SIX SCENES with DOUG ADAMZ
Riding a memory out of 1969, we pass La Cantina, just down from the public library. There flamenco aficionados, social activists, and poetes maudits bent elbows at the bar with window decorators and constructions workers. Doug Adamz road a stool on a raised platform, his guitar an oar, or sail maybe: his hat thrown back, eyes closed, mouth agape in the blues of his youthful angst-“Corrina, Corrina, where you been so long?” – the audience carried on the sea-swell of his earnest love.
At a free concert on the (Rio Grande) Upper Valley levee-bikers, hippie dudes and chicks, lonely cowboys and soldiers danced next to pushers and narcs, all grooving on the blatant blue growl of Wailing Wall-Doug Adamz’ harmonica lifting sparkles out of splashed-up river water, as paradise descended onto us like a coronet, the diadem of sunset. Later that night at the old Free Holy in Anapra, stage lights shone on guitar strings like a highway of glass. I may have been under 250 mics of microdot, but that night Doug’s harmonica sounded like Gabriel’s or Louis Armstrong’s muted trumpet.
Doug left for California in 1973, left his small apartment in Sunset Heights, left his friends. Out there, playing fiddle at a San Francisco trolley turn-around, he met a beautiful California-blonde belly dancer- De Ann. Camera moves in on the scene-a dancer in beaded and besequined halter and skirts behind pastel gauzy veils, swirling about, hips dipping and thrusting, all shimmery like a houri in paradise. Doug wailing on his blue violin, bent over to a sensuous beladi rhythm, like a gypsy in firelight.
Flash forward to the bicentennial year, to a multi-media performance in the old Montana Avenue museum’s auditorium. Three figures on stage (Mary Hill, Judy Marcus and David Wagnon) do the dance of the Swans as focus settles on one feather-clad dancer crawling between the legs of another, as if being born. My tears welled up at the beauty. Then Doug, David and Hal Marcus took the stage to create a three-man action painting. Later that evening, the artists, dancers, poets and musicians gathered at Madeline Park in Kern Place, all cavorting under what must have been a full moon. A poet (me), a musician (Doug), and a painter (Hal), agree to encourage and support each other in our various arts. Hal dubbed our journey-Paso Al Sol.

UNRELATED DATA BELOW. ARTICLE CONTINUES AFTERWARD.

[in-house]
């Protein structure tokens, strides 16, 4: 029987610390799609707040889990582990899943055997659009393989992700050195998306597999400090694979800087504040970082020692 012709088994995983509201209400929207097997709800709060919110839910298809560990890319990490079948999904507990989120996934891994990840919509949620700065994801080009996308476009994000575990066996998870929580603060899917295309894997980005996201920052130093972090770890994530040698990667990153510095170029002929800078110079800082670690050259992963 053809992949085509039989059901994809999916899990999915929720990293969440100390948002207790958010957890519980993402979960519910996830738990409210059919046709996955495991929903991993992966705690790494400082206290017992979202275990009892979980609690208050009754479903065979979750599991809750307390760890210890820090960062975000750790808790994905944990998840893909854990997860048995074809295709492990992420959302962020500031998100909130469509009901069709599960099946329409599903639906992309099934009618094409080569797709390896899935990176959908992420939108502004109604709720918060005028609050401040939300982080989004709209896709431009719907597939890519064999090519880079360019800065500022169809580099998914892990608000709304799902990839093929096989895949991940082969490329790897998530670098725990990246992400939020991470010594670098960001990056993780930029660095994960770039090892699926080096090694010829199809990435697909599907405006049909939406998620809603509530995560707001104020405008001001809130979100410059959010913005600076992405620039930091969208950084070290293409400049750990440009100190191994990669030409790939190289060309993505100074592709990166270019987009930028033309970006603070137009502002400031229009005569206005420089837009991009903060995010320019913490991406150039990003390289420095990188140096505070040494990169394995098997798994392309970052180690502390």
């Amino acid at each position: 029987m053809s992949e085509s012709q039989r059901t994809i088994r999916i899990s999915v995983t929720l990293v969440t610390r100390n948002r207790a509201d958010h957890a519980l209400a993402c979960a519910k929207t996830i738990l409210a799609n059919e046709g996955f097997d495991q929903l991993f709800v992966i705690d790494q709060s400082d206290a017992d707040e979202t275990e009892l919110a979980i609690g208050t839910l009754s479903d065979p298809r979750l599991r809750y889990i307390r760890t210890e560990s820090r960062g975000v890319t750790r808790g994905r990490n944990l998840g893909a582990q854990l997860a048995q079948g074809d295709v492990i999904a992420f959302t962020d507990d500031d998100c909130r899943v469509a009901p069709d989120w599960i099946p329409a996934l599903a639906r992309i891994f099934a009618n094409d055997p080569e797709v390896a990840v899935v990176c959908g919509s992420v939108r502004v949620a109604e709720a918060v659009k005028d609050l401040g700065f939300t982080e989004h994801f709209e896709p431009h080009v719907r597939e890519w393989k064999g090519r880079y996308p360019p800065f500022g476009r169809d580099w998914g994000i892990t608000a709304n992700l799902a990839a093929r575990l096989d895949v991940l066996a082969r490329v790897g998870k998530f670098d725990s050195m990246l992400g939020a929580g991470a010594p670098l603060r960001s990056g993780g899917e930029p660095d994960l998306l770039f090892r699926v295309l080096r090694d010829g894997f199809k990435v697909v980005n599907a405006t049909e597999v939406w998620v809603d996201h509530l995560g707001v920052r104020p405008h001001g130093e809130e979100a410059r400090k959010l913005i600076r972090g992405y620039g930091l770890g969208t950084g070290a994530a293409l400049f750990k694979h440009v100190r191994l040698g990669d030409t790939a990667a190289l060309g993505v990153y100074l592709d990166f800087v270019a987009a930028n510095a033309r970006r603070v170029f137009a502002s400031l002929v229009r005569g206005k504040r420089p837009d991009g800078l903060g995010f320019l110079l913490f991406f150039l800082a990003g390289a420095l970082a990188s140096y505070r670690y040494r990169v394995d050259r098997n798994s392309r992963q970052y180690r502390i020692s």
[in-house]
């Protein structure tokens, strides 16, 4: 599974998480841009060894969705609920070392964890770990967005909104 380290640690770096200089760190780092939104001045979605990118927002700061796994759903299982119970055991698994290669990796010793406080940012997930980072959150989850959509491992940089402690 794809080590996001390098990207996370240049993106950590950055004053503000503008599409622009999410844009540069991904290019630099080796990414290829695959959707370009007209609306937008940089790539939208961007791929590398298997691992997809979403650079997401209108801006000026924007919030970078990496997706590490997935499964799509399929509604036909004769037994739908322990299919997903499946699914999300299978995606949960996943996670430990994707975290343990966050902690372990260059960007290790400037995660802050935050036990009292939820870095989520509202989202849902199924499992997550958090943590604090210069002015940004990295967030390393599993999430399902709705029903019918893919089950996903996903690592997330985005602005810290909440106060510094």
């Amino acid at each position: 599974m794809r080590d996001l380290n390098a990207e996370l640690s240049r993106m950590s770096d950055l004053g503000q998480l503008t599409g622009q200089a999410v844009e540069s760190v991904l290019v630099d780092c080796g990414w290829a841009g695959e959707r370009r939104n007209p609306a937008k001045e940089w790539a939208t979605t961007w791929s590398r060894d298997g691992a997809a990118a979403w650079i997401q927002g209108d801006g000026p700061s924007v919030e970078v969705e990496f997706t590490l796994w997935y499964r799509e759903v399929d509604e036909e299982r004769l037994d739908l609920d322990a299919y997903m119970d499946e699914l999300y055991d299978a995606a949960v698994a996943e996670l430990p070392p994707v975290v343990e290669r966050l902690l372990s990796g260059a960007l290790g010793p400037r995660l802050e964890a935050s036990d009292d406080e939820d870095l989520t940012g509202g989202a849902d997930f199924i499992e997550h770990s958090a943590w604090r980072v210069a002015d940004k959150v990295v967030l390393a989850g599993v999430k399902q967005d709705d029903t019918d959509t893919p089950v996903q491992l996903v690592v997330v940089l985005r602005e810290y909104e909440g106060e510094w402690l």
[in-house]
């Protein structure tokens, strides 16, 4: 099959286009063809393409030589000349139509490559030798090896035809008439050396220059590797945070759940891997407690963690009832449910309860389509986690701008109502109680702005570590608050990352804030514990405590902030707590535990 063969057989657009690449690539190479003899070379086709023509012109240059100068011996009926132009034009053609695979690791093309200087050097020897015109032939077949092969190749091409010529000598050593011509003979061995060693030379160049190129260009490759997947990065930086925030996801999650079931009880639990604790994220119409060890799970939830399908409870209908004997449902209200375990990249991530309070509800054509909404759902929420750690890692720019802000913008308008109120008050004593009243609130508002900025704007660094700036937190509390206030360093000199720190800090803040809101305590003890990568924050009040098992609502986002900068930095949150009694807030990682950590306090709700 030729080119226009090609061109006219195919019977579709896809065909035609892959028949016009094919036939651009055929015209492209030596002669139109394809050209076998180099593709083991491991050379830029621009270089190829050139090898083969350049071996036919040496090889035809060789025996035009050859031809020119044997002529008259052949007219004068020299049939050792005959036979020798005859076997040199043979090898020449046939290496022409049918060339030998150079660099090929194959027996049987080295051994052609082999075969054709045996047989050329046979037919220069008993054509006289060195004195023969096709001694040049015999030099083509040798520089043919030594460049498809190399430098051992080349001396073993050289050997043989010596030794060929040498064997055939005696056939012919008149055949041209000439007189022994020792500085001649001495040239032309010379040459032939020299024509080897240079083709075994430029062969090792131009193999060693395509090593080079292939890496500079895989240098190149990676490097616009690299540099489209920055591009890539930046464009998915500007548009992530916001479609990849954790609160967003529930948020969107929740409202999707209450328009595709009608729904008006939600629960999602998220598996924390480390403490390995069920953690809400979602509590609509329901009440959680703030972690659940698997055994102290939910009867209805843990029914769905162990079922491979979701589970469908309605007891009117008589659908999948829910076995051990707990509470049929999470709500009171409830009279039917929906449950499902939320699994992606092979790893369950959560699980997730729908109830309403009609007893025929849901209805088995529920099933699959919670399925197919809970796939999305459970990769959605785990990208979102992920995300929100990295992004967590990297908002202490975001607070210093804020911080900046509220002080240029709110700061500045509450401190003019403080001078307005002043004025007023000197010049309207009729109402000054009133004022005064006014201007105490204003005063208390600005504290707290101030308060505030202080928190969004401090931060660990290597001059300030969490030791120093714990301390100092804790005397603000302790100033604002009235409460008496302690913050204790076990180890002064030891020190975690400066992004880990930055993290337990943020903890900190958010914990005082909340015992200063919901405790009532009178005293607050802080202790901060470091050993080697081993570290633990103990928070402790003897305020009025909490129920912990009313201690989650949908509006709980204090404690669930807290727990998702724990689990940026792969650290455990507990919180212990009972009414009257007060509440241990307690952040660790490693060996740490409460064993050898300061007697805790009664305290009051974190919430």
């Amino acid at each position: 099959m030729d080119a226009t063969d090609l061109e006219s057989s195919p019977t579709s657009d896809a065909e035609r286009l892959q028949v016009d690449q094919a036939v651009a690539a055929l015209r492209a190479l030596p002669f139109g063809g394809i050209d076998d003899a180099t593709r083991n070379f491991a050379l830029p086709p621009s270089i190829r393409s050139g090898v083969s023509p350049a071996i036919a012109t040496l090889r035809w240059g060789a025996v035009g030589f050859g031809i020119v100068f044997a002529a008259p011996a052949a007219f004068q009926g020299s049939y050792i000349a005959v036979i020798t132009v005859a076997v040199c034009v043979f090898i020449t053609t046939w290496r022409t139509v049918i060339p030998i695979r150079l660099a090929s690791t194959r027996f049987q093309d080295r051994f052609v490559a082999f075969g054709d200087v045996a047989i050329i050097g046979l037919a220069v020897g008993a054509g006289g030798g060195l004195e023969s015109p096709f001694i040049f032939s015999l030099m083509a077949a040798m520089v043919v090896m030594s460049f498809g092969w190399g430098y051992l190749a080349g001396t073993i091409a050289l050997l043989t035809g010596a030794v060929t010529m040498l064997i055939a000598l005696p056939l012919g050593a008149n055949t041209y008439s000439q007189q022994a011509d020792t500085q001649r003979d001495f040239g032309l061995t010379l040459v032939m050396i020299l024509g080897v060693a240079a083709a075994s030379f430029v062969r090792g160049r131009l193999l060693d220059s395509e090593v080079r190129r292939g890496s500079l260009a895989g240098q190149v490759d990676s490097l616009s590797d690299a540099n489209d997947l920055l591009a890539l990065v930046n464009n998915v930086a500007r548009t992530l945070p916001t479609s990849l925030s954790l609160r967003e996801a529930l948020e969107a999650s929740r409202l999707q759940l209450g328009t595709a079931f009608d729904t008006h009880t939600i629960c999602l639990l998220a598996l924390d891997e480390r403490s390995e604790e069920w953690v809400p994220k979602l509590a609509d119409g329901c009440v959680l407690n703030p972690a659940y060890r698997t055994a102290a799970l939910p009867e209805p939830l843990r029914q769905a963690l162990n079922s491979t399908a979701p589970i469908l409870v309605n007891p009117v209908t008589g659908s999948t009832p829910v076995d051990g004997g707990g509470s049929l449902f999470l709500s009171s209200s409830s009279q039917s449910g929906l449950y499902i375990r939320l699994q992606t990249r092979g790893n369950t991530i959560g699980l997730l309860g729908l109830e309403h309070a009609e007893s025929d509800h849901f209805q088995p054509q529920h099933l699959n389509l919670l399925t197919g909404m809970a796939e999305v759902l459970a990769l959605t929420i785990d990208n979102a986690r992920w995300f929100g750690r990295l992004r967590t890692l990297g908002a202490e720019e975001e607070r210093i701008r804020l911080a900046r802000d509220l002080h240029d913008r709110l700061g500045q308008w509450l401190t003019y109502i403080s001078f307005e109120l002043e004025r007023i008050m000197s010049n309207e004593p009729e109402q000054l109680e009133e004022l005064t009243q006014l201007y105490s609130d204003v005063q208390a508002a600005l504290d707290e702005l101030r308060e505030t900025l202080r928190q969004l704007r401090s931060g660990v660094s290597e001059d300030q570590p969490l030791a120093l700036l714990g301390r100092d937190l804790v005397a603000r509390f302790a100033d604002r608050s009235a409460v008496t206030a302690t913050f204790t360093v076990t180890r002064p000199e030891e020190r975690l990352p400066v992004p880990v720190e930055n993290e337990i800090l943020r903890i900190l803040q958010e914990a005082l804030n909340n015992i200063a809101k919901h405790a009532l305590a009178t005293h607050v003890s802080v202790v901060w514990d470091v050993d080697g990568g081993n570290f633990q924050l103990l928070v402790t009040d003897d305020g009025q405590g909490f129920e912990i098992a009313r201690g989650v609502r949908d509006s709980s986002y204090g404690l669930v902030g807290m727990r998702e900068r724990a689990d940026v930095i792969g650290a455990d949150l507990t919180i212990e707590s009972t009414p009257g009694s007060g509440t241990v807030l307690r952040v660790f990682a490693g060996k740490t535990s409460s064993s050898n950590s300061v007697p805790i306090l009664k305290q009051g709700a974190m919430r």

On a summer night in 1979-I just in from Austin and Doug from San Francisco-we met at Hal’s to share new songs. I had my guitar. Hal played his doumbek (hand drum), and Doug, of course, on guitar, harmonica and violin. Doug's brother, Darrell, was there playing bass, and another fiddle player, Bobby Napier, showed up. So Hal turned on the tape recorder to document the music. How often I have listened to that tape of the Gallery Sessions. Many of the songs that Doug and I played were later released on our albums. I first heard Doug’s sinuous song, “Babylon,” and I shared my lament on divorce, “Independence Day”. But what the tape captured as well was the energy, the synergy that arose from ten years of music and friendship.